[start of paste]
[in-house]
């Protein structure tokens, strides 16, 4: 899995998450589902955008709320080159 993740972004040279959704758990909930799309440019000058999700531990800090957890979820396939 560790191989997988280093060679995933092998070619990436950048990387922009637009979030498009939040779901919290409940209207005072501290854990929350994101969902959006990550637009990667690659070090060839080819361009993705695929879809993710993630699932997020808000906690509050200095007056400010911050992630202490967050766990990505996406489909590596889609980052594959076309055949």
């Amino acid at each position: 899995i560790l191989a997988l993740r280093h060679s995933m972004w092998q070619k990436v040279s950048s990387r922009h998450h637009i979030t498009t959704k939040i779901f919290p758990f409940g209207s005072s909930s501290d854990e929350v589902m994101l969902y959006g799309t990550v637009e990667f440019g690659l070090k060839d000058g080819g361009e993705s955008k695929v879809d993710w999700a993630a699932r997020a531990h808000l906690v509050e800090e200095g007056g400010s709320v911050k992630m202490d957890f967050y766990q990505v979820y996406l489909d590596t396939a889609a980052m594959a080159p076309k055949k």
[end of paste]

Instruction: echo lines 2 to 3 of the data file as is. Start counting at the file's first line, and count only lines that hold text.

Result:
């Protein structure tokens, strides 16, 4: 899995998450589902955008709320080159 993740972004040279959704758990909930799309440019000058999700531990800090957890979820396939 560790191989997988280093060679995933092998070619990436950048990387922009637009979030498009939040779901919290409940209207005072501290854990929350994101969902959006990550637009990667690659070090060839080819361009993705695929879809993710993630699932997020808000906690509050200095007056400010911050992630202490967050766990990505996406489909590596889609980052594959076309055949």
């Amino acid at each position: 899995i560790l191989a997988l993740r280093h060679s995933m972004w092998q070619k990436v040279s950048s990387r922009h998450h637009i979030t498009t959704k939040i779901f919290p758990f409940g209207s005072s909930s501290d854990e929350v589902m994101l969902y959006g799309t990550v637009e990667f440019g690659l070090k060839d000058g080819g361009e993705s955008k695929v879809d993710w999700a993630a699932r997020a531990h808000l906690v509050e800090e200095g007056g400010s709320v911050k992630m202490d957890f967050y766990q990505v979820y996406l489909d590596t396939a889609a980052m594959a080159p076309k055949k």